HAMILTON – Ravalli County has agreed to pay its former road supervisor, David Ohnstad, $125,000 to settle a wrongful discharge lawsuit filed in U.S. District Court in Missoula.
The settlement was completed April 25, following mediation.
On Wednesday, Ravalli County Commission chairman Greg Chilcott said he had not yet seen the settlement between Ohnstad and the county’s insurance carrier.
Chilcott said the settlement will be paid by the insurance firm.
Ohnstad filed the wrongful discharge suit in 2012 after being fired by the commission for allegedly making false statements to the board about paving work done on Upper Woodchuck Road east of Florence.
In his lawsuit, Ohnstad maintained the commission’s allegations were false.
The suit claimed the commission’s newest board members began questioning his job right after they were elected in 2010, which included holding a meeting with road department employees to solicit complaints against Ohnstad before they officially took office.
Ohnstad’s suit said Commissioner Ron Stoltz led the investigation into the Upper Woodchuck Road matter.
The paving work on the little-used road was completed as part of a lawsuit settlement with developers Niki and Aldo Sardot.
The couple sued the county after the previous commission denied a subdivision request in 2007.
A settlement two years later required the county to pave 1.25 miles of Upper Woodchuck Road, which led to a subdivision owned by the Sardots in Missoula County.
Ohnstad ended up caught between conflicting instructions to do the least amount possible on the road from the previous commission to being ordered to perform an additional $40,000 of work by the new commission.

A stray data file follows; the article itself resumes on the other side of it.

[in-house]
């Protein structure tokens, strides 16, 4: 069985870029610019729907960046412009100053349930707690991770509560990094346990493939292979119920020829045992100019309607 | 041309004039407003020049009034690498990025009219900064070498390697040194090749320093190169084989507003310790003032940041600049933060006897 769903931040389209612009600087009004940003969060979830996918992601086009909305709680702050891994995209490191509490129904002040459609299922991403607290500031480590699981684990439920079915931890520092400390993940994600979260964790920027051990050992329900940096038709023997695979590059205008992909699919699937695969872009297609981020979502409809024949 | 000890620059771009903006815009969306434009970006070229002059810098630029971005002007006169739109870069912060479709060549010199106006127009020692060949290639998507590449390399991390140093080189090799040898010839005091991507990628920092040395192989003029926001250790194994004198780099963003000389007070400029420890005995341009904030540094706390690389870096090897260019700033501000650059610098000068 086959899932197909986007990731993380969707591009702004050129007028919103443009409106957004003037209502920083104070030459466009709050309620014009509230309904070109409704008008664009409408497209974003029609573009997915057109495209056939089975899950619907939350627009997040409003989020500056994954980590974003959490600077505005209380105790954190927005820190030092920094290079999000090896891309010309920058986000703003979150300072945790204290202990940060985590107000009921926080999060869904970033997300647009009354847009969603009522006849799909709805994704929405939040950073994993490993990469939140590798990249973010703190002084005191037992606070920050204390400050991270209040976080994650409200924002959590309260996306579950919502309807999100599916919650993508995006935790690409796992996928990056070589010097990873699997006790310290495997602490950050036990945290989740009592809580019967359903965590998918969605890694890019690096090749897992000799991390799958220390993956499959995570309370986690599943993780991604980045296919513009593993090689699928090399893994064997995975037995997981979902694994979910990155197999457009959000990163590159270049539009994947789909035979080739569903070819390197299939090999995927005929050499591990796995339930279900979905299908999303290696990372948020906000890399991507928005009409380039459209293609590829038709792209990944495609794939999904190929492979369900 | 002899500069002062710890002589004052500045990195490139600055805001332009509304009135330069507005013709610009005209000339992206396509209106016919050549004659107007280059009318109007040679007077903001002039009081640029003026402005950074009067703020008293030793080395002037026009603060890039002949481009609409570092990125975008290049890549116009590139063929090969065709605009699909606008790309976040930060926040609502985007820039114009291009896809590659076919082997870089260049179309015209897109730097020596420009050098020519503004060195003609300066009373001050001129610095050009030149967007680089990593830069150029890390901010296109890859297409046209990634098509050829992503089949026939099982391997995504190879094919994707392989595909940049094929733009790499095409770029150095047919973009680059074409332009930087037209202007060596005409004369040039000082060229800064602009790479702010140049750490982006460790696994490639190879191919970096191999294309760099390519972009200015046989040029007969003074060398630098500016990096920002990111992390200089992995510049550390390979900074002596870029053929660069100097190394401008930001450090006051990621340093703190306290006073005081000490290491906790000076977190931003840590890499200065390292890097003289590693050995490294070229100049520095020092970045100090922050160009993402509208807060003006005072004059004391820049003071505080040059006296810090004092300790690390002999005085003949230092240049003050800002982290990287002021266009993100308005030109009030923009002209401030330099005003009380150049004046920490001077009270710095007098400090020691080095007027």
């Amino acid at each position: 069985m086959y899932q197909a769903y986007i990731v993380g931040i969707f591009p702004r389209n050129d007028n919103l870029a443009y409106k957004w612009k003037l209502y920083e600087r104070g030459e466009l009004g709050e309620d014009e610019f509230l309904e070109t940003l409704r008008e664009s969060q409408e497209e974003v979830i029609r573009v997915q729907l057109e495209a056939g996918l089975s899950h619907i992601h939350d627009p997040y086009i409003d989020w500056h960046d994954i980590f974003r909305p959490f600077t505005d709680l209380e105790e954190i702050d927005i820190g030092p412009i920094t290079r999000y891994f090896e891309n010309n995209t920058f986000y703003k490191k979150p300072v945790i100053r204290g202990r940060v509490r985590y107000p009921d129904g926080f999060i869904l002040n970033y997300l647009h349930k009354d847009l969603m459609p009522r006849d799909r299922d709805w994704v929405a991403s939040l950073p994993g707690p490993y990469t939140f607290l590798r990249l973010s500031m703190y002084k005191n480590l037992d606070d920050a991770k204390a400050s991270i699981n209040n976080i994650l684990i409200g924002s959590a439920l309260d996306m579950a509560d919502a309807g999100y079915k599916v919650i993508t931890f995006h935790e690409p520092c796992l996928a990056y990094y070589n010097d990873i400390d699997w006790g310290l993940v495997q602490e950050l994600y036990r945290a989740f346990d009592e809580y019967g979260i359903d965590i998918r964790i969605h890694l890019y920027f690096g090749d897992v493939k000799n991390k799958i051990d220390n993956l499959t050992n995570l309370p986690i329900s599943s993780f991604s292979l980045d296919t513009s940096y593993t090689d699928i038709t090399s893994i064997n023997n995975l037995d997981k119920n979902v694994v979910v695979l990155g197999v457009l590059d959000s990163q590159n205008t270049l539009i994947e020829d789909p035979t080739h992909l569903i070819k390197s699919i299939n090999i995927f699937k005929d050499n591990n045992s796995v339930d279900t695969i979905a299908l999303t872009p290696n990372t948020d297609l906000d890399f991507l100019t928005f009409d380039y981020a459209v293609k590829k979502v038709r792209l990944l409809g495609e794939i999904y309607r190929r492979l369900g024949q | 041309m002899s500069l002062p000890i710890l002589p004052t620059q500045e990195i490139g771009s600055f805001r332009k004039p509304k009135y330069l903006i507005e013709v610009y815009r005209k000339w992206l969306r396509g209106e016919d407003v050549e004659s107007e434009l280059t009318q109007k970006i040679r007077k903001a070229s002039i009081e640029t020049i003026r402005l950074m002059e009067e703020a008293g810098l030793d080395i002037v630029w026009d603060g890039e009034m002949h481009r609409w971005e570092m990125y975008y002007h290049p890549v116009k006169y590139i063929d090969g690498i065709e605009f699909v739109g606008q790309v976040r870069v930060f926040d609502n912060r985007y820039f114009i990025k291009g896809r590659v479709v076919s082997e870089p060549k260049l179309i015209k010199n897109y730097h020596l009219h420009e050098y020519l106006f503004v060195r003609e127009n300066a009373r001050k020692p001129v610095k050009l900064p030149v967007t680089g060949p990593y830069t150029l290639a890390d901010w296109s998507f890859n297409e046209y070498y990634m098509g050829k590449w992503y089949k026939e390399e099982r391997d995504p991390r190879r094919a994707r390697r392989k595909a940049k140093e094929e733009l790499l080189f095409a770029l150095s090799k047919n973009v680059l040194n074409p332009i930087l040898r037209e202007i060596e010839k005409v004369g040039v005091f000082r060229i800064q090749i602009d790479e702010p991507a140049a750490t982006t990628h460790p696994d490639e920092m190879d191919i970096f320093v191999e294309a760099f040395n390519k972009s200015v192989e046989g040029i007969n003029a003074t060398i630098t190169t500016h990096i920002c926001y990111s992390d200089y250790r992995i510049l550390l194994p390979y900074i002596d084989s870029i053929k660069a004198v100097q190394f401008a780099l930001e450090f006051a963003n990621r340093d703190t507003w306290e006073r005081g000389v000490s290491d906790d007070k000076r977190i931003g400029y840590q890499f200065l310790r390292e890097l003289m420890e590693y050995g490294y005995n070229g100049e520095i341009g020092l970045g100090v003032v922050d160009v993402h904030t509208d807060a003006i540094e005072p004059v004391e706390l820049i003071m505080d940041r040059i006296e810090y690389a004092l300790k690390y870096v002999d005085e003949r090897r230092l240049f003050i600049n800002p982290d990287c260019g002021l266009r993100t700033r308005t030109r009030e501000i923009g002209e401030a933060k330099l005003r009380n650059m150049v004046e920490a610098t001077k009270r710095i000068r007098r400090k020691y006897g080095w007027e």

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The commission informed Ohnstad of the allegations he had made false statements in November 2011. Following a daylong hearing in January 2012, commissioners Matt Kanenwisher, Suzy Foss and Stoltz voted in favor of finding that Ohnstad had lied.
Commissioners J.R. Iman and Greg Chilcott voted against the motion.
The road supervisor was then fired.
As part of the terms of the settlement, the Ravalli County human resources employee will be required to inform any prospective employers of Ohnstad only of his dates of employment, salary and that he is eligible for rehire. The county will be required to keep a log of all such contacts and preserve any written or electronic communications.
“The case has been resolved to the satisfaction of all parties,” said Ohnstad’s attorney, John Kutzman.
Ohnstad is currently living in northern Minnesota close to his family.
In a telephone interview Wednesday, Ohnstad said he believed the settlement to be reasonable.
“It has taken some time, but that’s the way the court system works,” he said. “It’s unfortunate that it had to go to that extent, but it seems that it’s not that unusual there anymore.”
Ohnstad said the terms of the agreement don’t allow him to speak freely on the merits of the case.
“The terms of the agreement speak for themselves,” he said. “I’m not at liberty to go beyond that. It’s not that I don’t want to, but I will heed my legal counsel’s advice and restrain myself.”
Ohnstad said he’s proud of what he and others in the road department were able to accomplish during his tenure.
“It was a good position to have with the ability of the employees of the department and the support of the board of county commissioners,” he said. “At the time, we were able to do some very good things. I think most objective viewers would agree with that.”